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New England Meteoritical Services


Huss/Ninger Collection of Meteorites and Tektites,

Examination and Appraisal exerpt, January 2019



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Emery, South Dakota, Mesosiderite, MES-A3, 68.5 grams
Huss/Nininger Collection of Meteorites and Tektites, Copyright 2019.



During 2018, New England Meteoritical Services conducted an extensive examination, evaluation, and appraisal of the Historic "Huss / Nininger Collection of Meteorites and Tektites" at the University of Hawaii.

Over 4000 meteorites and related meteoritical specimens along with over 2,000 tektites were systematically examined, evaluated, and appraised. The finished Document of Appraisal contains over 6,000 descriptive Excel file lines.

In the scientific study of meteorites, this collection began in 1925 by Dr. Harvey H. Nininger and continued with his son-in-law, Glenn Huss. The Collection is historic and represents the foundational beginning of modern meteoritics.



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Eagle, Nebraska, enstatite chondrite, EL6, main mass, 3,451.6 grams.
Huss/Nininger Collection of Meteorites and Tektites, Copyright 2019.


   
 
 

Exerpt from Appraisal Introduction

   
  In the scientific field of meteoritics, the names Nininger and Huss are well known in both collector's circles and in the research arena.

Dr. Harvey H. Nininger (1887-1986) was an American meteoriticist and educator. Between ~1925 and 1960, Dr. Nininger assembled the largest personal meteorite collection of the time. A portion of this collection was sold to the British Museum in 1957. A much larger portion was sold to Arizona State University in 1960 and served as the basis for founding the Center for Meteorite studies.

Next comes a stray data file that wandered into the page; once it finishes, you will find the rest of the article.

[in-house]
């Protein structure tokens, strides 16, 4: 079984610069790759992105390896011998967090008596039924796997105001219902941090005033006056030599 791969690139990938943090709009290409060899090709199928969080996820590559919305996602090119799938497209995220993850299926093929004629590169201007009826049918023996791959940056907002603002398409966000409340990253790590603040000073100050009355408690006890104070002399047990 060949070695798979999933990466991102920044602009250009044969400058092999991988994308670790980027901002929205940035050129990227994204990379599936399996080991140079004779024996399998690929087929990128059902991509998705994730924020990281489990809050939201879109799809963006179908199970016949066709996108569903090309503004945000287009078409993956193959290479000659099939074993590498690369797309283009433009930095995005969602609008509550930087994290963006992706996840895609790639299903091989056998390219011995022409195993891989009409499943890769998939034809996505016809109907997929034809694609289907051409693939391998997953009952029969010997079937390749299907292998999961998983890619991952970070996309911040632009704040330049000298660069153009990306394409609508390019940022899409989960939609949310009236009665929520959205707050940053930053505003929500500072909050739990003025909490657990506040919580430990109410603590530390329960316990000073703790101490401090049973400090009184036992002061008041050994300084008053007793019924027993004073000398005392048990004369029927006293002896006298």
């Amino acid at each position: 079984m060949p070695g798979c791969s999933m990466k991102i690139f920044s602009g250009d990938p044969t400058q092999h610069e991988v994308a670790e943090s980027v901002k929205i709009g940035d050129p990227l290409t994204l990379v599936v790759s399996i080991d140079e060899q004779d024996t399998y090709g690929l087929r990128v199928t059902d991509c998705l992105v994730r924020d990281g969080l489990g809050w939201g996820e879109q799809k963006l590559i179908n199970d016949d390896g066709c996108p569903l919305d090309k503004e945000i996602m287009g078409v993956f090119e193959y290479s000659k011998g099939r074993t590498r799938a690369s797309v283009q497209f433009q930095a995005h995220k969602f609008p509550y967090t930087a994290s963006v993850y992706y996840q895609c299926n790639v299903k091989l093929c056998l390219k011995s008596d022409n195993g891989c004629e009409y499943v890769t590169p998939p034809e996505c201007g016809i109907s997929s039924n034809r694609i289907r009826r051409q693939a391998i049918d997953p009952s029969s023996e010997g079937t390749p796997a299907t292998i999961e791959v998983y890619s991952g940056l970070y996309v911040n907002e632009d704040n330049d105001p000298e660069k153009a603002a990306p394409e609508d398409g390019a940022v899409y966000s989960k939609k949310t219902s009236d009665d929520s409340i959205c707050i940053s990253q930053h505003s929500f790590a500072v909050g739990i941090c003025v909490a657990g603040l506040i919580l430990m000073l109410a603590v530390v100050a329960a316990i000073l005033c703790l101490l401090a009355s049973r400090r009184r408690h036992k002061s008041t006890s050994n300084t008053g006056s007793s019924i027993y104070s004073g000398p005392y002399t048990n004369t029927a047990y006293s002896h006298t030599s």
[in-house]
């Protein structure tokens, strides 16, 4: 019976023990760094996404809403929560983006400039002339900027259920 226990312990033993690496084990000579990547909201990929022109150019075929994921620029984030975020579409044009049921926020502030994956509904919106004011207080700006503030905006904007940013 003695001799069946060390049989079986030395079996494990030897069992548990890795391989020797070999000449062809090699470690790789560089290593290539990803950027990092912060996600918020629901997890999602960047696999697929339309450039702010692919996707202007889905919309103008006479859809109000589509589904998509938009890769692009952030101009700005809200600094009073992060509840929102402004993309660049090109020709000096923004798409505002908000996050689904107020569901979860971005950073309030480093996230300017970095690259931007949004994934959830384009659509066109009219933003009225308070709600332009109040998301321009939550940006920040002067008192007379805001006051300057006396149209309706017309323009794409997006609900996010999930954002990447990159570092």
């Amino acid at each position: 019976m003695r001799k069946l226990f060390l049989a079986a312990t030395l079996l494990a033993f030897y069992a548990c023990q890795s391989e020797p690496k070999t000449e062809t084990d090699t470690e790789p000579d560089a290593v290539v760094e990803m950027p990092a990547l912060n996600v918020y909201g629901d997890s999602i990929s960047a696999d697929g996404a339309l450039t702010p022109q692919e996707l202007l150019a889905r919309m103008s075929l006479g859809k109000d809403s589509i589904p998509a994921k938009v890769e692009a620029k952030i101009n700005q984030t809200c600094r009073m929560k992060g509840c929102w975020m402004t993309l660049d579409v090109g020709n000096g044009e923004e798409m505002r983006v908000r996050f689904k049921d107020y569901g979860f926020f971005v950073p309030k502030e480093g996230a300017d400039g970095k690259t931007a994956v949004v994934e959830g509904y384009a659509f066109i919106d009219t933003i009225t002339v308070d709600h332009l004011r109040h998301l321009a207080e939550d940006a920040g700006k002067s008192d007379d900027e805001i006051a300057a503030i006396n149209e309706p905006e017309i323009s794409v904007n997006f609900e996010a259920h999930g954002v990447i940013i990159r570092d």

Dr. Nininger is considered by many to be the father of modern meteoritics, having recovered a substantial fraction of the meteorites available for study in the 1960s. He published 162 scientific papers and four books on meteorites. Dr. Nininger's son-in-law, Glenn Huss (1921-1991) trained under Dr. Nininger and then, beginning in 1960, continued and refined Dr. Nininger's fieldwork program for collecting meteorites. Over his career, he assembled a collection of similar size to that of Dr. Nininger.

A portion of this collection was sold to the Max Planck Institut fur Chemie in Mainz, Germany, (in 1977-1982) and is now housed at the Senckenburg Natural History Museum in Frankfurt, and a second portion was sold to the Naturhistoriches Museum in Vienna, Austria, in 1987.

The Huss/Nininger Collecton of Meteorites and Tektites described in this appraisal consists of the final portions of these two historic collections, plus a few additional specimens added since 1991 by Glenn Huss' son, Dr. Gary Huss.
   
   
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Landes, West Virginia, Iron, IA-AN, structurally and chemically anomalous, 1,352.7 grams
Huss/Nininger Collection of Meteorites and Tektites, Copyright 2019.


   
 
It is always humbling to work in the shadow of giants of any discipline. The examination, evaluation, and appraisal of this collection was conducted with all due reverence and respect for the Nininger and Huss family.

Additional observations detailing the unique nature of examining, evaluating, and appraising this collection will be offered later on this page.
 
   
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